Hello. I am attaching a photo, and as you can see the cement slab there falls short of the front door. How best do you think to add something here from both a design and general code perspective. Thanks.
Build wood steps, a small landing, and handrail. Consider a couple of columns connecting to the portico roof as a way to tie the steps to the house. Those knee braces look a bit shaky as it is.
Judging from the photo it appears to be code compliant already. I'd save that money for a more pressing repair.
@Matt Clark , I believe code is 7.75" maximum step down? If so, we are unfortunately a little bigger step down than that at probably 9 or 10". I suppose we could leave it and then address it if it got called in an inspection? We are definitely not looking for more projects, but want it to be right.
@Aaron McGinnis , had sort of thought along those lines as well. Would definitely be an improvement. But this small town house is going to sell in about the $150,000 range (max), so have to really pick and choose my improvements.
Codes vary from one locality to another, maybe another BPer from your area can chime in. We're allowed 8" here.
It may be compliant with the code in force when it was built, which is usually what matters.
@Kathryn Bowden if it's existing it might be grandfathered. if you're on a budget, wait for the corrections, if there's a couple hundred, build ir and add value.
Here is what we did on a house with an issue and concrete to deal with.
No handrails needed unless over 30" off the ground or more than 3 steps high.
My personal house had a similar issue. I bolted some 2x10's to both sides and put composite decking over the top and then skirted the sides to hide the stoop. That alone doesn't look like it would be enough to make up for the height difference(the decking only adds about an inch) so you might need to add some 2x4's to the surface of the stoop in addition to the 2x10's on the side and screw the decking on top of those.
I wouldn't wait for it to be called out from the inspection. This will only slow the process for funding / selling the house. I would address it right away but would only build something just big enough to cover the existing slab / step.
Here is a simple idea to cover it.
I would keep it simple, less is more!
Very good ideas, thank you. And those photos are along the lines of what we were thinking. What about the idea of say, flagstone? Perhaps that's not easy to make look good or perfectly flat ....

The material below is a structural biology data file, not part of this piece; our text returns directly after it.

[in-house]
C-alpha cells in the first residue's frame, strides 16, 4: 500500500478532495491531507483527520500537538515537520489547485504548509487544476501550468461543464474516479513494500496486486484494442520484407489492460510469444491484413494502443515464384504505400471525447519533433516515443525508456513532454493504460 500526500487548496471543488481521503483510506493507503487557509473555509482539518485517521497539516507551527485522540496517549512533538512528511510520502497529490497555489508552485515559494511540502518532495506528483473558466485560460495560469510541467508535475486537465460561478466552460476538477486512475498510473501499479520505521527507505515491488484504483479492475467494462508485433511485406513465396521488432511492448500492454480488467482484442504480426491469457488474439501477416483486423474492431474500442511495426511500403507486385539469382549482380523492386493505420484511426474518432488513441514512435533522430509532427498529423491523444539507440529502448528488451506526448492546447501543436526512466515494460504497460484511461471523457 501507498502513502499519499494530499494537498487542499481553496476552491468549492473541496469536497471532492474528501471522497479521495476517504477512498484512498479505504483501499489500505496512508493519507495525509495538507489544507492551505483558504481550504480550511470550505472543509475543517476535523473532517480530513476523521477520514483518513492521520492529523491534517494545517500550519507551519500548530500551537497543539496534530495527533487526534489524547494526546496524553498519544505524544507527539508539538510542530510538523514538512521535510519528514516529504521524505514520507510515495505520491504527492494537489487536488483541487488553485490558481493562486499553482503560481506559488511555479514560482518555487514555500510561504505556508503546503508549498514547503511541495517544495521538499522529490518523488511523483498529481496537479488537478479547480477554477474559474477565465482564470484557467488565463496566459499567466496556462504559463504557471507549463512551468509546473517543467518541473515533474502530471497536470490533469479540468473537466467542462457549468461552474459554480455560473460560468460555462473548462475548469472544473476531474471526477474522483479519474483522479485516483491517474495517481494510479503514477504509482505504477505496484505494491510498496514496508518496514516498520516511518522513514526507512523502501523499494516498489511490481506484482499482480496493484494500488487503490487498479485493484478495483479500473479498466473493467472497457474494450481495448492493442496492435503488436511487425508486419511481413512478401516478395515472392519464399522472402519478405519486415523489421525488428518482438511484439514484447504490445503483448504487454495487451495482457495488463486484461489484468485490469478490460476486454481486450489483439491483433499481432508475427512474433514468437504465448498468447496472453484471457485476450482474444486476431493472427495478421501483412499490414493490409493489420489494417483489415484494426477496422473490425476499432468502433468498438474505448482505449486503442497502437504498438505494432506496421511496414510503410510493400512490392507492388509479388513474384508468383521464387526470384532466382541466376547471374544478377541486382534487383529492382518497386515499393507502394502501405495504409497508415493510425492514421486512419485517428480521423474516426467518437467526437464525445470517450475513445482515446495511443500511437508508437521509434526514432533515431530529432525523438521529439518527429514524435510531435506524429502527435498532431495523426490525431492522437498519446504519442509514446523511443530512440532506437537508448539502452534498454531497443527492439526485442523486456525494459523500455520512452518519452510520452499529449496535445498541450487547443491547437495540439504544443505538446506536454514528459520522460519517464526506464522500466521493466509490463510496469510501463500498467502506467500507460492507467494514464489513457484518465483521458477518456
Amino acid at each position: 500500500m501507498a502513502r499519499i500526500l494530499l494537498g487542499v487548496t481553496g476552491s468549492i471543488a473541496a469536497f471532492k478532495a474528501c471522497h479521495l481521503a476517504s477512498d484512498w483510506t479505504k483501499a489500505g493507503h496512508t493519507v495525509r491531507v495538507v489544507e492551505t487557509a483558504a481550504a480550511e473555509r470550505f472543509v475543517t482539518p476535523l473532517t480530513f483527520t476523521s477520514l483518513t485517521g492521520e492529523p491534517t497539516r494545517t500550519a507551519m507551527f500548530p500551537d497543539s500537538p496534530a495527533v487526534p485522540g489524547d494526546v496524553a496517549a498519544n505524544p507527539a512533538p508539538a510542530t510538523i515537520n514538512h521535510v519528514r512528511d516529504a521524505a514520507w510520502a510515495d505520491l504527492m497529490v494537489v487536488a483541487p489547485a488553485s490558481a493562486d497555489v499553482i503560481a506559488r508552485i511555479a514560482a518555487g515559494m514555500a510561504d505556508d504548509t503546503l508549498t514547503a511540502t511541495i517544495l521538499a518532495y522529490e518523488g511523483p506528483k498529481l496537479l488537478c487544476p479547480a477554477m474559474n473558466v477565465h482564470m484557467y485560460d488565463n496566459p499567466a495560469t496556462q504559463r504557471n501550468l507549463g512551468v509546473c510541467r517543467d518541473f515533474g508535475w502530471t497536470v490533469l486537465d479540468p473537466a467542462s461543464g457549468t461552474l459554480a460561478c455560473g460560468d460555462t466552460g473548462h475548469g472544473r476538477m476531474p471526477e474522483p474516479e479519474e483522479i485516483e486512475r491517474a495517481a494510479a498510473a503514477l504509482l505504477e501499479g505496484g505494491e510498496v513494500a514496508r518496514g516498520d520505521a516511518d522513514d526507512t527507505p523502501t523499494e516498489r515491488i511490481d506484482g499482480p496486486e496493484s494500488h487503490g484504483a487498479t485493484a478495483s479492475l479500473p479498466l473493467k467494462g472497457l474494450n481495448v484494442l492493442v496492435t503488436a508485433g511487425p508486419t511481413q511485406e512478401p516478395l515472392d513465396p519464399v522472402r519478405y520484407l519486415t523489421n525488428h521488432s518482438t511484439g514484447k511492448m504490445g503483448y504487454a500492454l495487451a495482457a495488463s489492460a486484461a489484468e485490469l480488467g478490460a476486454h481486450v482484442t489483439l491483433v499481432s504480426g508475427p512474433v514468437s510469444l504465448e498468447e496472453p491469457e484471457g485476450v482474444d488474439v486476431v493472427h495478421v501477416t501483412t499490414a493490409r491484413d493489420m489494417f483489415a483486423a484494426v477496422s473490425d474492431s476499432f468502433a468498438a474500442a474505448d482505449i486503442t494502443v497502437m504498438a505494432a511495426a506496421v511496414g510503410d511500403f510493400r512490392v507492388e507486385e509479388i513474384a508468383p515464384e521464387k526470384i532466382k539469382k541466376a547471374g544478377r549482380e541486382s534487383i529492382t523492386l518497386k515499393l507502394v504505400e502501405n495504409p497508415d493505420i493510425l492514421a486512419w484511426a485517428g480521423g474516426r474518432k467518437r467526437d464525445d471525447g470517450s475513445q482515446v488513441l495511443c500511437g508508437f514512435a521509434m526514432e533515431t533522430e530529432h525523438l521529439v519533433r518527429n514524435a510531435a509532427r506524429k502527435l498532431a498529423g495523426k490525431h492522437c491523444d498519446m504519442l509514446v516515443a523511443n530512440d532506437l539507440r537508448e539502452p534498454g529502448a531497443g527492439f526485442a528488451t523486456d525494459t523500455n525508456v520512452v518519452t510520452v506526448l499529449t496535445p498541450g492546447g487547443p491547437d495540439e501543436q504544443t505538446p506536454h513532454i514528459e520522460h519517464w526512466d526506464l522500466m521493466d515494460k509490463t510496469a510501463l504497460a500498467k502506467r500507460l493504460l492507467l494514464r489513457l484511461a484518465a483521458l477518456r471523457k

I would say flagstone is more money, takes longer and is less stable than a simple wood design. Don't get me wrong! I love flagstone.
I absolutely would add a landing that's at least the size of the gable, and whatever your local code requires in relation to floor level (usually 1-1/2" to around 4" lower). Build a step that's the same width, or even wider and slightly wraps around the landing.
Then, as Aaron suggested, have two ample supporting posts (not to skinny! err on the side of too large) at the front of the gable to create a portico. Design the columns with a larger base no taller than the bottom of the windows. Want to use some stone? Cover the bases with it.
A railing would be optional. Eliminate the knee braces. Paint the columns and the trim under the table white, and do the entry door in a darker, richer color that complements the shingles.
Keep in mind, the entry is THE most important feature of the front elevation, so you always want to celebrate it as much as possible.
@Jeff Berg , thanks for the great explanation. Yes, I agree, it's kind of a no-brainer and not all that hard to do. I had ruled anything like that out for the fact that the house will probably not sell for more than $150,000. But now I'm adding it to my list of items to keep under consideration. Btw, we will definitely be painting that door an interesting color. We put that in new (replaced 32" old door) and have not done any of the trim painting yet, etc. (except a little bright white primer that you see in a couple of places). We were considering a midnight velvety blue for the front door or possibly a green, but were going to wait till we have the siding stained (semi-transparent), before we make a final decision.
@Kathryn Bowden in case you don't know.
I noticed in the picture, the gable end still needs some shingles at the very top installed unless you have since installed them.
Thank you, @Matt Gragg . Yes, we weren't quite done. :-) Also, we're planning on adding a little plywood insert in that triangle on the overhang above the door, which we will also shingle. It will be easy to do, and maybe add a little extra umph.
Create Lasting Wealth Through Real Estate
Join the millions of people achieving financial freedom through the power of real estate investing